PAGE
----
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Louisville's Olmsted Parks and Parkways were created with a great vision for the future of our city.

When Frederick Law Olmsted was commissioned to design a park system for Louisville in 1891, he was already the acknowledged father of America landscape design, famous for his work on Central Park in New York, the U.S. Capitol Grounds, and the Biltmore estate grounds. Olmsted’s greatest achievement, however, was his concept of creating a system of parks connected to tree-lined parkways, instead of freestanding parks as was the common practice. His concept was most fully realized in Louisville, the ultimate park system of his career, and one of only four completed such Olmsted systems in the world.

The Founder of American Landscape Architecture

Olmsted was invited to Louisville in 1891 by a group of prominent citizens to survey the land they had acquired for parks. The group was so impressed following his presentation they immediately contracted with his firm for development of a master plan for three large multi-purpose parks. Olmsted’s designs for Cherokee, Iroquois and Shawnee Parks took advantage of the topographical elements unique to each area of the city and provided for a system of interconnecting parkways to link them.

The major parks and parkways brought access to nature and neighborhoods began to spring up on surrounding lands. As Louisville continued to grow, the city recognized the need for small, inner-city parks and playgrounds. In all, Olmsted and his successor firm developed plans for eighteen parks and six parkways that today comprise Louisville’s historic park system.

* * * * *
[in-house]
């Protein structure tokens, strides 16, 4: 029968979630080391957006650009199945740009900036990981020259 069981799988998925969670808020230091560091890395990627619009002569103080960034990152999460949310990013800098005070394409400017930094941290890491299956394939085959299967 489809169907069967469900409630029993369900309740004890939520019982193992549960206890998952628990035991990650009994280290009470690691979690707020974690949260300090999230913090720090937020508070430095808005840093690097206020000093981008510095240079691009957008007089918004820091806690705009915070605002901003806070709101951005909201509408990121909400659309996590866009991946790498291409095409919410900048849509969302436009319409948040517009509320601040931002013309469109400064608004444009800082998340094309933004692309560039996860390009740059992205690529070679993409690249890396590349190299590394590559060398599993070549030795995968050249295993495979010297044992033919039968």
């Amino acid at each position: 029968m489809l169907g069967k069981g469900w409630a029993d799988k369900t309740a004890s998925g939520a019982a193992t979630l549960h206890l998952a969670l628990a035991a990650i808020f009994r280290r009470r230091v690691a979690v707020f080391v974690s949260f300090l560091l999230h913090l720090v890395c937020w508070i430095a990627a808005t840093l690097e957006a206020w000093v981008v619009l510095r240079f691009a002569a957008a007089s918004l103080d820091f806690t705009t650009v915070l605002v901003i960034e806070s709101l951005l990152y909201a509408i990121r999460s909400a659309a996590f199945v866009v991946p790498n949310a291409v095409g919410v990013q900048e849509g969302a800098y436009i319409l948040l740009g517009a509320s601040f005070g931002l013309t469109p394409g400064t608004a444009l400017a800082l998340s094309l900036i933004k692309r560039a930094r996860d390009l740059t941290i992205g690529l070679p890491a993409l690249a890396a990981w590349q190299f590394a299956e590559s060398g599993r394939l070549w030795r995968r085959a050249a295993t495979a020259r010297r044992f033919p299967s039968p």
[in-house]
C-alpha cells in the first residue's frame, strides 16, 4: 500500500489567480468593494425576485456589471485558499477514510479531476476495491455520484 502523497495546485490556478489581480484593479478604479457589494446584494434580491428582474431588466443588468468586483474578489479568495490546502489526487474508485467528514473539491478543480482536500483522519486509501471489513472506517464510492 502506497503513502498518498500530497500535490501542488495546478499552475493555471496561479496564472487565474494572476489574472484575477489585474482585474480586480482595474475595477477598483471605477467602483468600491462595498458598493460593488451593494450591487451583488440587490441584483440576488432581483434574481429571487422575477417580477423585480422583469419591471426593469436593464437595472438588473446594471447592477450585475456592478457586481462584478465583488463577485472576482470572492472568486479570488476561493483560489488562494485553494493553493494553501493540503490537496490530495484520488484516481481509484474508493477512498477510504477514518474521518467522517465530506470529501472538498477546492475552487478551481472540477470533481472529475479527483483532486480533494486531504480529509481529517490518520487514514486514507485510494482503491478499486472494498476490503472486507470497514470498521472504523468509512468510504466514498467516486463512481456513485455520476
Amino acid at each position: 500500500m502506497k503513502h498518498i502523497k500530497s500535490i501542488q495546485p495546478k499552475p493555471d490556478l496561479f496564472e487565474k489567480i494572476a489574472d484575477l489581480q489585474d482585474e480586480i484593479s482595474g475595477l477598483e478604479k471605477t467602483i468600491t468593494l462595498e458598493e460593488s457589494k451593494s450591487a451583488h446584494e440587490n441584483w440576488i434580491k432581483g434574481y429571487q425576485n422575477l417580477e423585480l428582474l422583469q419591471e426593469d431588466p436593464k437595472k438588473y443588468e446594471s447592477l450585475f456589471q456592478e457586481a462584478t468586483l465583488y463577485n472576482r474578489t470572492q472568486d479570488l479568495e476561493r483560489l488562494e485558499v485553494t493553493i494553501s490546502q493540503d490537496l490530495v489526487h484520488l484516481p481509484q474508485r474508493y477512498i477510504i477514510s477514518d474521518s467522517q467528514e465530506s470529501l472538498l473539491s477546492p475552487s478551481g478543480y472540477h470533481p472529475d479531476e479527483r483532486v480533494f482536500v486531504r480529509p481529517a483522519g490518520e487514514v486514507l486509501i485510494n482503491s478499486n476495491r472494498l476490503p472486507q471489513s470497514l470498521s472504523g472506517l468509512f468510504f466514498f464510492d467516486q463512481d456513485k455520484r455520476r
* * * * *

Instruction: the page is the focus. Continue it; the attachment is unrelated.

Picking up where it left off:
These parks achieve Frederick Law Olmsted’s social vision. As the source of healthful inspiration—through mental, physical and social recreation—the parks provide a respite to the stresses of modern city life. They provide spaces where people can come together to create a stronger community. Our parks exhibit all the classic physical elements of an Olmsted Park: graceful topography and alignments; ease and accessibility; balance of uses; expression of native character and use of native materials; separation of traffic modes; and subjugation of built elements to nature.

The Olmsted Park system is a magnificent work of art that must be preserved to continue their enormous contribution to the quality of life in Louisville. They are an incomparable gift from a remarkable civic partnership that, a century ago, championed planning, raised substantial money, and summoned the goodwill and resources of the community at large. The landscapes in and around the parks remain a crucial resource for serving the cultural and recreational needs of the public.

History Highlights


Frederick Law Olmsted and the Board of Park Commissioners embarked on a plan for the Olmsted firm to design Louisville's park system.

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Founded in 1880, Baxter Square was the city's first public park. The Olmsted firm made recommendations for the urban green space in 1892.

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Development begins on Chickasaw Park, believed to be the only park designed by the Olmsted firm for the Black community during segregation.

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The plan for Seneca Park was presented in 1928. This was the last of the parks designed in Louisville by the Olmsted firm.

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Louisville Olmsted Parks Conservancy was founded, modeled after Central Park Conservancy in New York City.

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The first major expansion of Louisville's Olmsted Park System was made possible by an $8 million donation, enabling Olmsted Parks Conservancy to purchase 25 acres of land next to Cherokee Park.

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